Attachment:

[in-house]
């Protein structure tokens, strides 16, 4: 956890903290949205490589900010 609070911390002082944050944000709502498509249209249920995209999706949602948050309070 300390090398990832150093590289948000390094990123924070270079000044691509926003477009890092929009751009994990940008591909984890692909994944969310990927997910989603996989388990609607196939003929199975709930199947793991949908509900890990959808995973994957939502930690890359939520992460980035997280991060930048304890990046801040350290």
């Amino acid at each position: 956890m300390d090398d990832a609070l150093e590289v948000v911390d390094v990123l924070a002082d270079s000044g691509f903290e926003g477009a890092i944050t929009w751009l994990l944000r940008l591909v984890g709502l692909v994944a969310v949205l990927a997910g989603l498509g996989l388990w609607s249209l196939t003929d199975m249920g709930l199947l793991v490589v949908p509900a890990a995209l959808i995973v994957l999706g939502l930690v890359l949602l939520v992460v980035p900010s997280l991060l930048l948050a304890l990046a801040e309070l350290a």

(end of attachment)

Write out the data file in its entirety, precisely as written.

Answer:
[in-house]
């Protein structure tokens, strides 16, 4: 956890903290949205490589900010 609070911390002082944050944000709502498509249209249920995209999706949602948050309070 300390090398990832150093590289948000390094990123924070270079000044691509926003477009890092929009751009994990940008591909984890692909994944969310990927997910989603996989388990609607196939003929199975709930199947793991949908509900890990959808995973994957939502930690890359939520992460980035997280991060930048304890990046801040350290």
């Amino acid at each position: 956890m300390d090398d990832a609070l150093e590289v948000v911390d390094v990123l924070a002082d270079s000044g691509f903290e926003g477009a890092i944050t929009w751009l994990l944000r940008l591909v984890g709502l692909v994944a969310v949205l990927a997910g989603l498509g996989l388990w609607s249209l196939t003929d199975m249920g709930l199947l793991v490589v949908p509900a890990a995209l959808i995973v994957l999706g939502l930690v890359l949602l939520v992460v980035p900010s997280l991060l930048l948050a304890l990046a801040e309070l350290a």